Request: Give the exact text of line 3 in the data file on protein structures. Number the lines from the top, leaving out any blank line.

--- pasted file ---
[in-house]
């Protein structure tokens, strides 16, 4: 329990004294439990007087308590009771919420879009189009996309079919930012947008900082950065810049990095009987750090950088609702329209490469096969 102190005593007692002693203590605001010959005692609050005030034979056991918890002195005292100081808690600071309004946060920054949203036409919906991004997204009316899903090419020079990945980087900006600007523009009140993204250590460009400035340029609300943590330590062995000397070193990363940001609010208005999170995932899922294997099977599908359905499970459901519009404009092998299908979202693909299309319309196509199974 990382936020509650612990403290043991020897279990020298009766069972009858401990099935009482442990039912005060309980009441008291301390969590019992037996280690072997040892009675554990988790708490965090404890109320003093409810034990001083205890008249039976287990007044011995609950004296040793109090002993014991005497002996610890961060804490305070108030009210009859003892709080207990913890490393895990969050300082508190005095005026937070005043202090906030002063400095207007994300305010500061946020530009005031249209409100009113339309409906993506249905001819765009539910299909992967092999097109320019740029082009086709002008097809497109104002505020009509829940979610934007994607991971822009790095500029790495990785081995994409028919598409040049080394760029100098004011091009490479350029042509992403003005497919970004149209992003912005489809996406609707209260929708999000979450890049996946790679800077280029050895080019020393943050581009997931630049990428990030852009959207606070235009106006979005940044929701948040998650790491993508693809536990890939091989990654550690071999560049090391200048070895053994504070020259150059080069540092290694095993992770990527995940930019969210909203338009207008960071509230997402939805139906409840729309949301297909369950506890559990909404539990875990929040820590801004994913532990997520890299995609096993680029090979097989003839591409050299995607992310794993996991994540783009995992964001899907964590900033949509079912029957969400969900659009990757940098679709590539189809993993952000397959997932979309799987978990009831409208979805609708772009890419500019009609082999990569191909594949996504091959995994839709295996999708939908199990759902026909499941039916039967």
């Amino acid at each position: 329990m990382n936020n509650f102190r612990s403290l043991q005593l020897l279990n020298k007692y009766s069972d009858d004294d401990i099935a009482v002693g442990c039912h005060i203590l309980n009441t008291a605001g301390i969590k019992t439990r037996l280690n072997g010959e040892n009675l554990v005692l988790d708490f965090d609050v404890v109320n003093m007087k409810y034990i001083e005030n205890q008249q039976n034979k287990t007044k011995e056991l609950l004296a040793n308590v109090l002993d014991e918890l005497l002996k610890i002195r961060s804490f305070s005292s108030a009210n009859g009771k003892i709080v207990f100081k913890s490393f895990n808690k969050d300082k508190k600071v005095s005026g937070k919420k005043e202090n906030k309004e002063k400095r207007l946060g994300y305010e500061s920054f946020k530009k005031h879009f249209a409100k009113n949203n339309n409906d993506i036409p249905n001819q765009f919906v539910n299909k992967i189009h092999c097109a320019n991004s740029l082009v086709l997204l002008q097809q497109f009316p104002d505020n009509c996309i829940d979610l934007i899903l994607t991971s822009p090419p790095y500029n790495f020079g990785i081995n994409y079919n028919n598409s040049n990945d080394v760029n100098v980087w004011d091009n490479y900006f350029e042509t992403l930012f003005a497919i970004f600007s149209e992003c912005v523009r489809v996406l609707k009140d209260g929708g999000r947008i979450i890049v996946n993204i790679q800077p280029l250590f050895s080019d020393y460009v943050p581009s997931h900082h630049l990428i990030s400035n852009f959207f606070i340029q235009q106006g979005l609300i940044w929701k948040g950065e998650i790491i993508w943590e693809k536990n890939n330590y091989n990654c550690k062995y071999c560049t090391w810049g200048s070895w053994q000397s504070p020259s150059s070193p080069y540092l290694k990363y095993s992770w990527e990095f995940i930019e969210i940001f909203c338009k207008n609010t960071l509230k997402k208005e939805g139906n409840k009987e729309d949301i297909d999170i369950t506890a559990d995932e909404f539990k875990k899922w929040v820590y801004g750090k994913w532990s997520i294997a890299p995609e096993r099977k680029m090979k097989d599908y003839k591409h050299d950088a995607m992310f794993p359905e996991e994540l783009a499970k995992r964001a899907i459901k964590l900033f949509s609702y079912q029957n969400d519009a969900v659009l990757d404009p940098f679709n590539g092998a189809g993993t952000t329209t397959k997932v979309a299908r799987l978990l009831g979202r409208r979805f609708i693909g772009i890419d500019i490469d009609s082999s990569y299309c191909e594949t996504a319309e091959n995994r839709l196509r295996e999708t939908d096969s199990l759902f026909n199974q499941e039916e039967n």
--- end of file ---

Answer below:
């Amino acid at each position: 329990m990382n936020n509650f102190r612990s403290l043991q005593l020897l279990n020298k007692y009766s069972d009858d004294d401990i099935a009482v002693g442990c039912h005060i203590l309980n009441t008291a605001g301390i969590k019992t439990r037996l280690n072997g010959e040892n009675l554990v005692l988790d708490f965090d609050v404890v109320n003093m007087k409810y034990i001083e005030n205890q008249q039976n034979k287990t007044k011995e056991l609950l004296a040793n308590v109090l002993d014991e918890l005497l002996k610890i002195r961060s804490f305070s005292s108030a009210n009859g009771k003892i709080v207990f100081k913890s490393f895990n808690k969050d300082k508190k600071v005095s005026g937070k919420k005043e202090n906030k309004e002063k400095r207007l946060g994300y305010e500061s920054f946020k530009k005031h879009f249209a409100k009113n949203n339309n409906d993506i036409p249905n001819q765009f919906v539910n299909k992967i189009h092999c097109a320019n991004s740029l082009v086709l997204l002008q097809q497109f009316p104002d505020n009509c996309i829940d979610l934007i899903l994607t991971s822009p090419p790095y500029n790495f020079g990785i081995n994409y079919n028919n598409s040049n990945d080394v760029n100098v980087w004011d091009n490479y900006f350029e042509t992403l930012f003005a497919i970004f600007s149209e992003c912005v523009r489809v996406l609707k009140d209260g929708g999000r947008i979450i890049v996946n993204i790679q800077p280029l250590f050895s080019d020393y460009v943050p581009s997931h900082h630049l990428i990030s400035n852009f959207f606070i340029q235009q106006g979005l609300i940044w929701k948040g950065e998650i790491i993508w943590e693809k536990n890939n330590y091989n990654c550690k062995y071999c560049t090391w810049g200048s070895w053994q000397s504070p020259s150059s070193p080069y540092l290694k990363y095993s992770w990527e990095f995940i930019e969210i940001f909203c338009k207008n609010t960071l509230k997402k208005e939805g139906n409840k009987e729309d949301i297909d999170i369950t506890a559990d995932e909404f539990k875990k899922w929040v820590y801004g750090k994913w532990s997520i294997a890299p995609e096993r099977k680029m090979k097989d599908y003839k591409h050299d950088a995607m992310f794993p359905e996991e994540l783009a499970k995992r964001a899907i459901k964590l900033f949509s609702y079912q029957n969400d519009a969900v659009l990757d404009p940098f679709n590539g092998a189809g993993t952000t329209t397959k997932v979309a299908r799987l978990l009831g979202r409208r979805f609708i693909g772009i890419d500019i490469d009609s082999s990569y299309c191909e594949t996504a319309e091959n995994r839709l196509r295996e999708t939908d096969s199990l759902f026909n199974q499941e039916e039967n």